Filed under Biodiversity, Birds, Ecosystem services
Tagged as Conservation, Media, Nature, Politics, Science
Apologies for the misspelling of “government” in the original post – that’s what happens when you do things in a rush! Someone has also sent me the following link which is useful: http://www.parliament.uk/business/committees/committees-a-z/commons-select/environmental-audit-committee/news/environmental-scorecard-report/
On a tangent I’ll admit, but as there is an official balloting going on to your north today I’m curious if you’ve an opinion about how a possible Scottish independence vote might alter the politics of ecology and the issues raised here.
BTW, I’m on the other side of the pond. I’ve been told we didn’t have an opportunity to simply vote on independence – blood spilling being required at that time.
Hi Clem – the vote result is in and it’s a “No”, much to the relief of most of the UK! I was at a meeting in London yesterday and the Scottish referendum was the topic of conversation for many of us.
With regard to how a vote for independence might have affected conservation, the answer is almost certainly negatively. First of all, political focus of all government departments would move from environmental issues and on to trying to manage the split, which would take up a lot of time and resources that could be better spent elsewhere.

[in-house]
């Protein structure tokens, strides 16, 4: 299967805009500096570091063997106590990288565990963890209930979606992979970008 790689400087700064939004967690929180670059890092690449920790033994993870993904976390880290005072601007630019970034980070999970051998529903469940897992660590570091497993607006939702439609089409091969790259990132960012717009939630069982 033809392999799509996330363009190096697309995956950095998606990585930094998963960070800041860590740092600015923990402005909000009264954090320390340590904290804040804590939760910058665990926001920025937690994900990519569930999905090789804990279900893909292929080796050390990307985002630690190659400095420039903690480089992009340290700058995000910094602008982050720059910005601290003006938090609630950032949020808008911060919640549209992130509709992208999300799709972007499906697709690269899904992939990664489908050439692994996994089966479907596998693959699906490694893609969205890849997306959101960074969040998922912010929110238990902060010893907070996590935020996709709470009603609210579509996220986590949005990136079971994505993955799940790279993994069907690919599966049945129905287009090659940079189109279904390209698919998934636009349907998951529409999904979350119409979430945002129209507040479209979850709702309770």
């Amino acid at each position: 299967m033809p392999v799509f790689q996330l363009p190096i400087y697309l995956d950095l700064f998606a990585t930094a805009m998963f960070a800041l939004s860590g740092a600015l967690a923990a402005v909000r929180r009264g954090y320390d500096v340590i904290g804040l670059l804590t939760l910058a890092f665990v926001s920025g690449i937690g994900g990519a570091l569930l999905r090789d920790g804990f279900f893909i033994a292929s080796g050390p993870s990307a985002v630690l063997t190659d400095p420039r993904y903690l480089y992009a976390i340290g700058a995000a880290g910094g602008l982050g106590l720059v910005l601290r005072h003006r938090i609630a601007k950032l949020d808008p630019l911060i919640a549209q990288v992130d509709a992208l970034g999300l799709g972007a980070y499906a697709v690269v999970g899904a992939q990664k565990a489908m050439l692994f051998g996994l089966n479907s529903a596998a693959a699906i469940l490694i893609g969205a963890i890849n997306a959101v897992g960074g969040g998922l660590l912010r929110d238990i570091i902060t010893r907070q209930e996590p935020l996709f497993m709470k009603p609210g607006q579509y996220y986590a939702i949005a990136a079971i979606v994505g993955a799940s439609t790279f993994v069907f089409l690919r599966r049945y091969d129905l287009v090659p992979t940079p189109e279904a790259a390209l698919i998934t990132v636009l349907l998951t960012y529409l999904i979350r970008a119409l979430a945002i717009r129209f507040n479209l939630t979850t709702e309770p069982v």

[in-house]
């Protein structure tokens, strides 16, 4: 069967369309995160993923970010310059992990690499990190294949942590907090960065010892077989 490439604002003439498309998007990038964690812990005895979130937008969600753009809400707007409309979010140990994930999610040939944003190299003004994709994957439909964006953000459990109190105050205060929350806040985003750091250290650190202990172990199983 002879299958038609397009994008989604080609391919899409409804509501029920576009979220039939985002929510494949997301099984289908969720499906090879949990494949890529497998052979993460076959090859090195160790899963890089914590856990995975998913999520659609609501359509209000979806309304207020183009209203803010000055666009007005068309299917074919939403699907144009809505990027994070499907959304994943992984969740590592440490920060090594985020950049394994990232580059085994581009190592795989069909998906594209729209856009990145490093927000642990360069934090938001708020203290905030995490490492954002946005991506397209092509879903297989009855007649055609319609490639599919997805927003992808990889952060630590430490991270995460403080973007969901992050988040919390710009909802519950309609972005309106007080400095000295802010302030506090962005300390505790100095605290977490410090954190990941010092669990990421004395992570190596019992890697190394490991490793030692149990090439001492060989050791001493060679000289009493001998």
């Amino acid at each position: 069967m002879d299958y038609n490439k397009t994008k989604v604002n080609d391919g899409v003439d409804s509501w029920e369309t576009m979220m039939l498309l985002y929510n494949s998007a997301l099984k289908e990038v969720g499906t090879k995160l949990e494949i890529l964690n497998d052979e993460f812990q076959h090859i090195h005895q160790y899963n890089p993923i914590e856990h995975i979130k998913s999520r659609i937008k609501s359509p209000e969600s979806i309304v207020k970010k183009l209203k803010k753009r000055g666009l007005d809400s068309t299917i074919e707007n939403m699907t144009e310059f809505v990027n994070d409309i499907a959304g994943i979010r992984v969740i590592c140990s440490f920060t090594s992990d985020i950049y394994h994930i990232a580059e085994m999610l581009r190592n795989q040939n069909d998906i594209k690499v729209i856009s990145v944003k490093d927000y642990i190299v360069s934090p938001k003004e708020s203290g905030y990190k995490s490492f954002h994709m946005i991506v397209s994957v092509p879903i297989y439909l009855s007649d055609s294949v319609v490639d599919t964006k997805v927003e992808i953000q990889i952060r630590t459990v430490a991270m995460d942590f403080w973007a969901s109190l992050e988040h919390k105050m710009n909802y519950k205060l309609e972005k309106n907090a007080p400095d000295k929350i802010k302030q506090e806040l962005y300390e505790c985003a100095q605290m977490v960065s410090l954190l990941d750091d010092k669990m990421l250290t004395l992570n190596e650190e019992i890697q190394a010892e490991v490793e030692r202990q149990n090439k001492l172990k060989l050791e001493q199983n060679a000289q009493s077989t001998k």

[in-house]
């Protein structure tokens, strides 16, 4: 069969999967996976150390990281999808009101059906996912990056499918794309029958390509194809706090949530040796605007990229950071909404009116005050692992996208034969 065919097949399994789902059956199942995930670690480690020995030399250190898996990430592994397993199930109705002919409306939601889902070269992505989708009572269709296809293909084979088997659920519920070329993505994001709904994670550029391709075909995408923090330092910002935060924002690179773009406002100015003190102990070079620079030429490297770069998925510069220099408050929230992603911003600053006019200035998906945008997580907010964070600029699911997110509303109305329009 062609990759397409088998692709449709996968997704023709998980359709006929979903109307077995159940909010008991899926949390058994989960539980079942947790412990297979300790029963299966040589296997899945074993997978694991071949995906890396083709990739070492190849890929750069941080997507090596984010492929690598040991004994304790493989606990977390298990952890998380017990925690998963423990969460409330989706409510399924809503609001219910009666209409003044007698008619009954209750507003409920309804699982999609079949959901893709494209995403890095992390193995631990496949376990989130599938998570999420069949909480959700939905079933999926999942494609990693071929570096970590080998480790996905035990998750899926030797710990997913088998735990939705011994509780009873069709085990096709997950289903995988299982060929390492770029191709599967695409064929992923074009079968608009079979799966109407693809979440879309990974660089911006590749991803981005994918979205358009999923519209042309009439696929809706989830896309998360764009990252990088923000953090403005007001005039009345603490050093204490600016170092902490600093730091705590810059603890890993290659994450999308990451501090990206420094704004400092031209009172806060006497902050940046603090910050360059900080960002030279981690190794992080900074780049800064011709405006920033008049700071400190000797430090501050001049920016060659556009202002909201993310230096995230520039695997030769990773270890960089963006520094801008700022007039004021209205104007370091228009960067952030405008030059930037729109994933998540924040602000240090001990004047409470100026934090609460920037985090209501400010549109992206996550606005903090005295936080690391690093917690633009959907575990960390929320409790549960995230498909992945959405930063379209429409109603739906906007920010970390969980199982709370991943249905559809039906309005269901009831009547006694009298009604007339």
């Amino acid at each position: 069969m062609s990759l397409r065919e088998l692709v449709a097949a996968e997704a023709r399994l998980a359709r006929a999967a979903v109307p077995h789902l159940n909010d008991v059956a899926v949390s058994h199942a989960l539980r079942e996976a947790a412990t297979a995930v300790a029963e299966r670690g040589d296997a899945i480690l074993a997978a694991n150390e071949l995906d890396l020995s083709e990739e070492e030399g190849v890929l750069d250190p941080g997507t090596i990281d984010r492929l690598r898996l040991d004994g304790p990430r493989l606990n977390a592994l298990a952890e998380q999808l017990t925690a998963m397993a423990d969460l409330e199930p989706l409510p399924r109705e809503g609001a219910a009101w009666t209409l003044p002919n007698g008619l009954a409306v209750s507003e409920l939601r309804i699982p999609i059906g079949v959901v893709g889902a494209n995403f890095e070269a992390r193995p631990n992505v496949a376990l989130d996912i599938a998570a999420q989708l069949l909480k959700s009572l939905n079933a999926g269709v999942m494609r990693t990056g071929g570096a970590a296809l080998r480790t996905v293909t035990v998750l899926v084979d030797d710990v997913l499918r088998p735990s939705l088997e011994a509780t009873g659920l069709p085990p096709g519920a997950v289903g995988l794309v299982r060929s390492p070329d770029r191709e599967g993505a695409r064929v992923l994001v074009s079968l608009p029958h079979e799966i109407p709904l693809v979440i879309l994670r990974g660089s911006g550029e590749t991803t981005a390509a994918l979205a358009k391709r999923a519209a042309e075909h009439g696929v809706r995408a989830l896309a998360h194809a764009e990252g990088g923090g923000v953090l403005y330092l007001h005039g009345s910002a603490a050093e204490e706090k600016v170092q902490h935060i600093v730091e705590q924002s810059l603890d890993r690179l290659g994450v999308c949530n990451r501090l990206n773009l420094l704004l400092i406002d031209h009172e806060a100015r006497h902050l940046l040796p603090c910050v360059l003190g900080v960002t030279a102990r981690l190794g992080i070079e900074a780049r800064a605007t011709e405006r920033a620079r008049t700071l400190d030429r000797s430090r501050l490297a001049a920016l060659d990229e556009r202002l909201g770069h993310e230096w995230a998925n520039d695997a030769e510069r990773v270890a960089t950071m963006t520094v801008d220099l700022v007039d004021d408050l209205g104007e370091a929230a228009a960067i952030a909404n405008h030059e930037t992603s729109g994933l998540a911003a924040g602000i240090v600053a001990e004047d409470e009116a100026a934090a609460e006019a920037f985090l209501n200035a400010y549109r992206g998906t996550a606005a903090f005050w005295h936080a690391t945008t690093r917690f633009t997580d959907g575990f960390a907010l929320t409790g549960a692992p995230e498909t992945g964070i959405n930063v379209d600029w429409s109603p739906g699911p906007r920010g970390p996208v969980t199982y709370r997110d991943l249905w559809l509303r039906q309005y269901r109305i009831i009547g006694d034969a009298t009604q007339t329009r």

Secondly, NGOs such as the RSPB would have to consider how they manage and fund their organisations, given their cross-border roles. That would certainly be to the detriment of Scottish conservation given that most of the funding is flowing south to north (a function of population size).
We were glad there was no blood spilling linked to the referendum, despite the passion 🙂
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Would “fracking” be a suitable answer to your question?
I think there are quite a number of one-word answers Philip 🙂
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